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Should You Get in Touch With an Ex-Friend After Hearing Bad News?

In midlife and beyond, we’re bound to hear bad news and good news about ex-friends. Former friends get sick or lose family members and significant others. On the flip side, our old friends publish books, or become in-laws and grandparents. Have you ever attempted getting back in touch with an ex-friend after hearing some notable news? Do you think it’s nourishing to the soul to dip back into the past, or is it best to leave well enough alone?


Dear Nina,

About fifteen years ago, my friend since kindergarten, Sarah, cut me out of her life. It was during our mid-twenties when a toxic person came between us. I knew Sarah’s close friend was toxic, but it took Sarah several more years to come to the same conclusion. I’ve since learned that the two of them no longer speak.

Sarah recently lost her father quite suddenly. I attended the funeral, and she indicated to me how much it meant to her.apology will not come, and at this point, it no longer matters what happened in the past. What does matter is that I try in some way to rejuvenate the friendship that was lost. I feel as if Sarah’s father’s death could in some way be the catalyst for us getting together. Perhaps it could be a positive outcome of an extreme negative.

What do you advise on the best way to go about reconnecting with Sarah? Do you agree with me that all is not lost and perhaps we can find a way back on the path of friendship we shared for so many years?

Signed, Back in Touch

Dear Back in Touch,

Those childhood friendships never leave us, even the ones that end badly. If anything, the ones that end badly can take on an inflated importance as we repeatedly analyze what went wrong. I say “we” because I think many people reading this have been there, including me. Before delving into your specific questions, I want to commend you for attending Sarah’s father’s funeral. Perhaps that seemed like an obvious choice for you, but I bet many others in your situation would write a note expressing condolences, which is a very reasonable option here, or simply do nothing, which is probably the more common route. Attending the funeral required the greatest amount of effort and vulnerability. So, should you get back in touch with Sarah? More than ever, I’m coming from a “life is short” philosophy, which can cut both ways. Life is short, so if you’re missing Sarah’s friendship, I think you should go for it. But since life is really too short to waste on people who do not appreciate us, I have to caution you that if Sarah seems at all reluctant (takes a long time responding, cancels more than once, does not ask you about your life, etc.), then you can feel satisfied about making the attempt but leaving Sarah in the past.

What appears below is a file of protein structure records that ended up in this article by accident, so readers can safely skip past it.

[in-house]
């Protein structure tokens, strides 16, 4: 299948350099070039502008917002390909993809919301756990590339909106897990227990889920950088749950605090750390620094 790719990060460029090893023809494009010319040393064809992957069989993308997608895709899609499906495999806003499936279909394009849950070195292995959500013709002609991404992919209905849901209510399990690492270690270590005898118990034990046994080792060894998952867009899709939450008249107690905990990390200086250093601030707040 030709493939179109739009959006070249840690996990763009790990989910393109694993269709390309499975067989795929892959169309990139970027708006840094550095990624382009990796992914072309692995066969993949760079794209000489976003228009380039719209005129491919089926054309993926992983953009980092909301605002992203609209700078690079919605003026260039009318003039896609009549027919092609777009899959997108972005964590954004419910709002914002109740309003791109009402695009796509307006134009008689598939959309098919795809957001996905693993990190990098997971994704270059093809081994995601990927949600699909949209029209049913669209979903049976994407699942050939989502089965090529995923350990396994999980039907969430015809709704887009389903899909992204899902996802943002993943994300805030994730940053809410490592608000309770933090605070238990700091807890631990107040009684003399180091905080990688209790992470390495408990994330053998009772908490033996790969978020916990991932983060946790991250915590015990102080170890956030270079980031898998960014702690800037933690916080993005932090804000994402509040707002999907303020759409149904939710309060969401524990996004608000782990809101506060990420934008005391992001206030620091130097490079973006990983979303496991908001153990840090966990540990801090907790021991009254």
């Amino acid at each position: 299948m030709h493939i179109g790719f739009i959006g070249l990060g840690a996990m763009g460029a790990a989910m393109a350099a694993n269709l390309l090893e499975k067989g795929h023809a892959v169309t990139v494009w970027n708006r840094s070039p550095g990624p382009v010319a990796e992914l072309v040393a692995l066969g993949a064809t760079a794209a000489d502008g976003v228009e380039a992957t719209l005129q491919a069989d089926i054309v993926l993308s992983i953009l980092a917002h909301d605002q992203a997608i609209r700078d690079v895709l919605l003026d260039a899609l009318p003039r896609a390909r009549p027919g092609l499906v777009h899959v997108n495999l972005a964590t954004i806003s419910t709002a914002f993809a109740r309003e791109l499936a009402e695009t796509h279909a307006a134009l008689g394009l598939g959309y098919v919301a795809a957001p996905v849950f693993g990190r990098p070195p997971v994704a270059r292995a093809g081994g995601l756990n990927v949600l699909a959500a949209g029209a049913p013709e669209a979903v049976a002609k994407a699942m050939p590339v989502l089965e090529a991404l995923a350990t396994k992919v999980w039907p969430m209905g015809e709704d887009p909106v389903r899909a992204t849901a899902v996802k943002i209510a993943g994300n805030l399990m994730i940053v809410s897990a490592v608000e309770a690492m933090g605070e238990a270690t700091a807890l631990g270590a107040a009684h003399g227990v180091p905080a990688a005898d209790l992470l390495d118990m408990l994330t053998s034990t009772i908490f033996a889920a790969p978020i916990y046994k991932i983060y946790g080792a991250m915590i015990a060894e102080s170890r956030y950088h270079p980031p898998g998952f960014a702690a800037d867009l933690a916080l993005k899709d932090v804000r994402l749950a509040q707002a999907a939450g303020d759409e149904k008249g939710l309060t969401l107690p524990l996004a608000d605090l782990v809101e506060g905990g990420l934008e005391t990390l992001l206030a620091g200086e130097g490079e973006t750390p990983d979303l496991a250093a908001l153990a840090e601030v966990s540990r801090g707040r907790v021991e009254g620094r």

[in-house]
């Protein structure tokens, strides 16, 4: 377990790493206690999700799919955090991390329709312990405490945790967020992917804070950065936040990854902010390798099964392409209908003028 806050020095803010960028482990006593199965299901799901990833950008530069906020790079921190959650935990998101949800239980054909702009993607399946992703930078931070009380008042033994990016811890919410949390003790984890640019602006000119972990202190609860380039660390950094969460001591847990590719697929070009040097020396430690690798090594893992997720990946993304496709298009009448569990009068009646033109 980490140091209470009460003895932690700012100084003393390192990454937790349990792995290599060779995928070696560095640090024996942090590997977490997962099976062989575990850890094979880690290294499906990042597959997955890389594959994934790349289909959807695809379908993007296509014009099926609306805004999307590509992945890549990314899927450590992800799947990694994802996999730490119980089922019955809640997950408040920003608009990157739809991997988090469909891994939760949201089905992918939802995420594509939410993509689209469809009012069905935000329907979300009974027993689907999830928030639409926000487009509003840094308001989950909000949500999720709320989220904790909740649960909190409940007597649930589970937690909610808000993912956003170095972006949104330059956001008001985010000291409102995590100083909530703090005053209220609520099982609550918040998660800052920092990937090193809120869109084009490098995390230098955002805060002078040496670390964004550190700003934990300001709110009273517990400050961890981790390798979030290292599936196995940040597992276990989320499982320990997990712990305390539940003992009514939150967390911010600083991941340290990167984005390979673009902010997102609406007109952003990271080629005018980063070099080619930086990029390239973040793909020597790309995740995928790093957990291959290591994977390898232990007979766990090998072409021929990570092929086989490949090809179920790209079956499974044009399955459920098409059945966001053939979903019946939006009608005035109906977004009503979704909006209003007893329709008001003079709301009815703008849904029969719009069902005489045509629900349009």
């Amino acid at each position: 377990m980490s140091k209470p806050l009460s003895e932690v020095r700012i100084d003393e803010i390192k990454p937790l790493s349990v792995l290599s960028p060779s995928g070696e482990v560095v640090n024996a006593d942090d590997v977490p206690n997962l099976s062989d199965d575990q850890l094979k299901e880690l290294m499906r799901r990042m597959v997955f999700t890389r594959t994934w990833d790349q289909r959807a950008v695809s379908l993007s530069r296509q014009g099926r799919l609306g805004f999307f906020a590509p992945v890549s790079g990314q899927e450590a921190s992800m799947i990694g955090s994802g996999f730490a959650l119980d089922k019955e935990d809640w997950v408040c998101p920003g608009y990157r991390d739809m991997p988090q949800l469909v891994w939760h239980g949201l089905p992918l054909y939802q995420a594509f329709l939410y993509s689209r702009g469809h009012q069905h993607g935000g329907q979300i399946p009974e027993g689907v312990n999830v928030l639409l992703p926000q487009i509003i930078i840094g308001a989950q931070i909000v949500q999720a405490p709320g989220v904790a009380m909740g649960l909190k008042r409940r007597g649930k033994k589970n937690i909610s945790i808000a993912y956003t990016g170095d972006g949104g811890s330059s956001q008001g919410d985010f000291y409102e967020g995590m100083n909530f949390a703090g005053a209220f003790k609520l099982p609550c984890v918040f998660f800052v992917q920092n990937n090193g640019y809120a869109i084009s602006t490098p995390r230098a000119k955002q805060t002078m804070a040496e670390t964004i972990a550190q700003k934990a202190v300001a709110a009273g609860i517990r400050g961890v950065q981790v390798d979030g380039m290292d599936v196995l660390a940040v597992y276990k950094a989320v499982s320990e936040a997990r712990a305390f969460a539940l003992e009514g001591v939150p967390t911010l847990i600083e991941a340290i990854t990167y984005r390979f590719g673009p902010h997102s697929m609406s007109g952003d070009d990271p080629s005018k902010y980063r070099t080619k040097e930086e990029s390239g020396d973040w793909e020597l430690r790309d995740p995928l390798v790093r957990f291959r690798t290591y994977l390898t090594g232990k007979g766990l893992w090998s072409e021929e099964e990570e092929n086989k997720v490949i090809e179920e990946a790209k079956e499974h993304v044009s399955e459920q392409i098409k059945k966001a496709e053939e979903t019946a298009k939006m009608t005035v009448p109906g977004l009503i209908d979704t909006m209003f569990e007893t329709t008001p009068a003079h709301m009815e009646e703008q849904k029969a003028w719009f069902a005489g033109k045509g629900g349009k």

Is it possible to find a way back to a friendship after so many years? The fact that you’re not expecting an apology is what makes me believe there is a chance for the two of you. It would be impossible for Sarah to know at this point exactly why she got so close to that toxic friend and why she felt she couldn’t have both of you in her life.

Your willingness to release Sarah from an explanation is your best chance. As for how to go about a reconciliation, I consulted my wise mom, Kathy. Here’s what my mom said: “You might consider emailing or calling to ask if Sarah wants to get together. If Sarah says yes, then suggest getting out your calendars. If Sarah is unwilling to make a date right then—short of getting ready for a trip or a really good excuse—I would consider the friendship not worth pursuing at this point. You can feel satisfied in having taken the high road by attending the funeral, then you have to let the friendship go and be glad you have closure.”

My mom and I are saying the same thing, which makes sense since she taught me everything I know. Bottom line: Yes, you should try, but do not be the only one making an obvious effort.

Warmly, Nina


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